Harold Patterson, football player (Born 4 Oct 1932; died at Kinsley, KS, 21 Nov 2011). He became a star CFL player early in his 14-year career as a member of the vaunted MONTREAL ALOUETTES passing attack led by quarterback Sam Etcheverry from 1954 to 1960.

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Jennifer Abel

Raised in Laval, Qué, Abel began DIVING in 1996. During her second year competing nationally, Abel became national champion in the 1 m diving event. Over the next 4 years, Abel continued to compete nationally as an individual diver.

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Blackie and the Rodeo Kings

Blackie & The Rodeo Kings was initially conceived in 1996 as a tribute act to singer-songwriter Willie P. Bennett. By renewing interest in Bennett and other Canadian songwriters, Colin Linden, Stephen Fearing and Tom Wilson believed they would also gain a wider audience for their solo careers.

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Tim Wynne-Jones

Tim Wynne-Jones, author (born at Cheshire, UK 12 Aug 1948). After emigrating to Canada in 1952, Tim Wynne-Jones spent his remaining childhood years in both Vancouver and Ottawa, where his family moved in 1958.

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Ethel Stark

Ethel (Gertrude) Stark. Violinist, conductor, teacher, born Montreal 25 Aug 1910, died there 16 Feb 2012; lauréat (AMQ) 1927, diploma (Curtis) 1934, fellow (Royal Society of Arts) 1980, honorary LL D (Concordia) 1980. Her Austrian-born parents were Adolph and Laura Stark.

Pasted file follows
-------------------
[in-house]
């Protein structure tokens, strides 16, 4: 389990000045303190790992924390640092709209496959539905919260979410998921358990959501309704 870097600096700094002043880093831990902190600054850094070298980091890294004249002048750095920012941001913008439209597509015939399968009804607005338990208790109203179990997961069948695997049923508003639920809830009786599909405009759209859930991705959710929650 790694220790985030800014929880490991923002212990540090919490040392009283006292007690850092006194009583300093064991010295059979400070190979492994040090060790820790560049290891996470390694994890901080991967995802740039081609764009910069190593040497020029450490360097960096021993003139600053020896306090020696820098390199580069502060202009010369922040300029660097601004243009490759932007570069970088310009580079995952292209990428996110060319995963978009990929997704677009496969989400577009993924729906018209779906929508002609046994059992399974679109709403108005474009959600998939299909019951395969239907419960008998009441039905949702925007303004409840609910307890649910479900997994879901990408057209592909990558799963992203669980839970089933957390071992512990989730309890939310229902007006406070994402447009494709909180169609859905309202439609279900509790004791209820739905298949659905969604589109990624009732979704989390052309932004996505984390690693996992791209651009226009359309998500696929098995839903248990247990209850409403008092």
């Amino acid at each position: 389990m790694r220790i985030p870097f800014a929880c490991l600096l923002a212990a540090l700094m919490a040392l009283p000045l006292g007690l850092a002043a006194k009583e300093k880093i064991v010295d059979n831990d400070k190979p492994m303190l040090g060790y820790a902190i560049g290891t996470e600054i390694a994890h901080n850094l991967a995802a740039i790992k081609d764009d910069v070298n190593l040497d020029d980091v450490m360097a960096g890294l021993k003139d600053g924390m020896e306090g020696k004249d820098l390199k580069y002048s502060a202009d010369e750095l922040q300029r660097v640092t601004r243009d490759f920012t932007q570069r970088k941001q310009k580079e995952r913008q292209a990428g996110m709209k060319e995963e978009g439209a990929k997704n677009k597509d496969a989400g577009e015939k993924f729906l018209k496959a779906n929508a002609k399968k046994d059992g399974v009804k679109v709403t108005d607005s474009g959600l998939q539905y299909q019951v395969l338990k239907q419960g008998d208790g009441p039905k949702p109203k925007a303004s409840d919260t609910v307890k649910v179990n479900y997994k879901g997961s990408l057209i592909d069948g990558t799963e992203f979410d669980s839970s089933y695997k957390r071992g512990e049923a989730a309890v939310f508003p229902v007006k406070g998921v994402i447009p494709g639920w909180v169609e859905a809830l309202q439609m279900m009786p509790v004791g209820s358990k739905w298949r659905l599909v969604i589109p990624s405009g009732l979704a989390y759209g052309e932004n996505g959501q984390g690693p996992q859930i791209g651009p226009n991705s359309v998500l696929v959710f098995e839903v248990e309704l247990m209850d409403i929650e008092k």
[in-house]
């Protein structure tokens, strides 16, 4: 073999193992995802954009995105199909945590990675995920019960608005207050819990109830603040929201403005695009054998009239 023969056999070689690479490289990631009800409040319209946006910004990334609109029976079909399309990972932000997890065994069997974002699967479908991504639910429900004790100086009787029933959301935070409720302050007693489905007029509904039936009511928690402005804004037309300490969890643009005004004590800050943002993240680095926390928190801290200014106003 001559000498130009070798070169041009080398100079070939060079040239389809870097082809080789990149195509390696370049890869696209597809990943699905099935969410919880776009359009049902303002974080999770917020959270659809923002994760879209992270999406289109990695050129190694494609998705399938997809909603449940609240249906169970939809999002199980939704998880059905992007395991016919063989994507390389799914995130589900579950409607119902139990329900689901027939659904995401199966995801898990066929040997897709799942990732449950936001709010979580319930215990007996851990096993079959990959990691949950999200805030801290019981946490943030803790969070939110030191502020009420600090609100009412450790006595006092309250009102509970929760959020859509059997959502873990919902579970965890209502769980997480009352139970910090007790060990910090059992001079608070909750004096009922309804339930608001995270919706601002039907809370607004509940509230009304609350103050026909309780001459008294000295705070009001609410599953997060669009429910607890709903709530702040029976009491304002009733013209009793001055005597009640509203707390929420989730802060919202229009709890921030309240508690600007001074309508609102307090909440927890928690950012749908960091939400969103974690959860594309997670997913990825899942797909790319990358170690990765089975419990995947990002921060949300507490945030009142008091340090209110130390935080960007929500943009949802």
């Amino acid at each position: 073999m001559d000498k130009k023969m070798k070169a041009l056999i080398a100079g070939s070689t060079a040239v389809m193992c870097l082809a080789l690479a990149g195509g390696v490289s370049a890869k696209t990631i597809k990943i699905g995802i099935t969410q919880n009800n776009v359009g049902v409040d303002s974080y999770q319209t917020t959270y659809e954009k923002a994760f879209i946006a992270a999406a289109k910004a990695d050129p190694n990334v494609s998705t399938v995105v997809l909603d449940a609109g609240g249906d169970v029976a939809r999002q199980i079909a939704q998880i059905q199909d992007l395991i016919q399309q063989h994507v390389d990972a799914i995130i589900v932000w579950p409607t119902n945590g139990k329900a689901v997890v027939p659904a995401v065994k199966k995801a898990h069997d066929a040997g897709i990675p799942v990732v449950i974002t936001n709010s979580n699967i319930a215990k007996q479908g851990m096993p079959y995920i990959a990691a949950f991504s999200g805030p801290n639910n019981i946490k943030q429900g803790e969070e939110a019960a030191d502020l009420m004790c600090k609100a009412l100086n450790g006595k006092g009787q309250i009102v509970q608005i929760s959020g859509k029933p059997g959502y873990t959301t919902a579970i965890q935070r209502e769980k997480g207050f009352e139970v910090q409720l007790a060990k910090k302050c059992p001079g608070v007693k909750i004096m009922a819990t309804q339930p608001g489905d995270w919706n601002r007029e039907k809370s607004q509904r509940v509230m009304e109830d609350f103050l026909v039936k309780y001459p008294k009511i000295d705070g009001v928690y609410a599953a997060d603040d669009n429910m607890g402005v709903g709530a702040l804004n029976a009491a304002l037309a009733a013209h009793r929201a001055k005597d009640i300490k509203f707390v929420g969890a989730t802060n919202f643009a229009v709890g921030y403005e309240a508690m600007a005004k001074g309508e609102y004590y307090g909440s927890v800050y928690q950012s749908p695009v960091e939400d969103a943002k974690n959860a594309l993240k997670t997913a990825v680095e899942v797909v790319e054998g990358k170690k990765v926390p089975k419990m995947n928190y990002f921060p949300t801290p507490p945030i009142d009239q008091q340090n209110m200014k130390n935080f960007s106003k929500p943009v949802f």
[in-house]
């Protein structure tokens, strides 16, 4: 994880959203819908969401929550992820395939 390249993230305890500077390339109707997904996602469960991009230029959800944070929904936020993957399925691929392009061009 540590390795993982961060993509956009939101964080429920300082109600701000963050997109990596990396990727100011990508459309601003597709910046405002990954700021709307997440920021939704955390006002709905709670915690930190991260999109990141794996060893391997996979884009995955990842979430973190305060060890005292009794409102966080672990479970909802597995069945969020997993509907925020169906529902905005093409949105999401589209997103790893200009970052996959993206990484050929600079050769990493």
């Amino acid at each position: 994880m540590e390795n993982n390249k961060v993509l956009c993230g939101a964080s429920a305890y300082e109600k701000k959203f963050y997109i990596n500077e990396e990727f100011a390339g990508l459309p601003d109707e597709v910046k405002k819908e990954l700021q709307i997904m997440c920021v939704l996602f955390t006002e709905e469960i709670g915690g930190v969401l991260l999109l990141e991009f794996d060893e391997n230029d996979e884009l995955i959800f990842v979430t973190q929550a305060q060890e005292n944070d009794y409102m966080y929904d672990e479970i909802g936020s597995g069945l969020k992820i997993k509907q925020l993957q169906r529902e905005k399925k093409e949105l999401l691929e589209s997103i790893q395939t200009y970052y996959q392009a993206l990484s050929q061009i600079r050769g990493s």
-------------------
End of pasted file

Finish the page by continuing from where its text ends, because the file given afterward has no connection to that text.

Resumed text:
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Henri-Marc Ami

Henri-Marc Ami, palaeontologist, prehistorian (b at Belle-Rivière, Qué 23 Nov 1858; d at Menton, France 4 Jan 1931). The son of a Swiss pastor, Ami studied science at McGill, notably under John William DAWSON. He worked for the GEOLOGICAL SURVEY OF CANADA 1882-1911.

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Claire Harris

Claire Harris, poet (born 13 June 1937 in Port-of-Spain, Trinidad). Harris has written numerous collections of poetry since her first volume, Fables from the Women’s Quarters, was published in 1984. Her work has garnered national and international acclaim — she was nominated for the Governor General’s Award for Poetry, Fables won the Commonwealth Award for Poetry. Harris’ poetry often voices the psychological struggles experienced by women of color who face oppression and violence.

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Louise Penny

Louise Penny, writer (born 1 July 1958 in Toronto, ON). Upon receiving her Bachelor of Applied Arts in Radio and Television Arts from Ryerson Polytechnic in 1979, Louise Penny began a lengthy career as a radio host and journalist with the CBC.

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Cree Code Talkers

Cree code talkers were an elite unit tasked with developing a coded system based on the Cree language for disguising military intelligence. They provided an invaluable service to Allied communications during the Second World War. Although their contributions remained hidden until recently, in part because the code talkers had been sworn to secrecy, their service helped to protect Western Allies and to win the war. Indeed, the Allies’ enemies were never able to break the code.

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Doug Flutie

Douglas Richard Flutie, football player, philanthropist (born 23 October 1962 in Manchester, Maryland). Doug Flutie is widely considered to be one of the greatest players in Canadian Football League (CFL) history. A Heisman Trophy winner as the best player in US college football, Flutie went on to play for eight teams in three different leagues over a 21-year pro football career (1985–2006). A quarterback with the CFL’s BC Lions, Calgary Stampeders and Toronto Argonauts, he appeared in four Grey Cup games and won three championships, earning MVP honours in all three victories. Flutie is the first non-Canadian inducted into Canada’s Sports Hall of Fame (2007). In 1998, he and his wife established the Doug Flutie Jr. Foundation for Autism.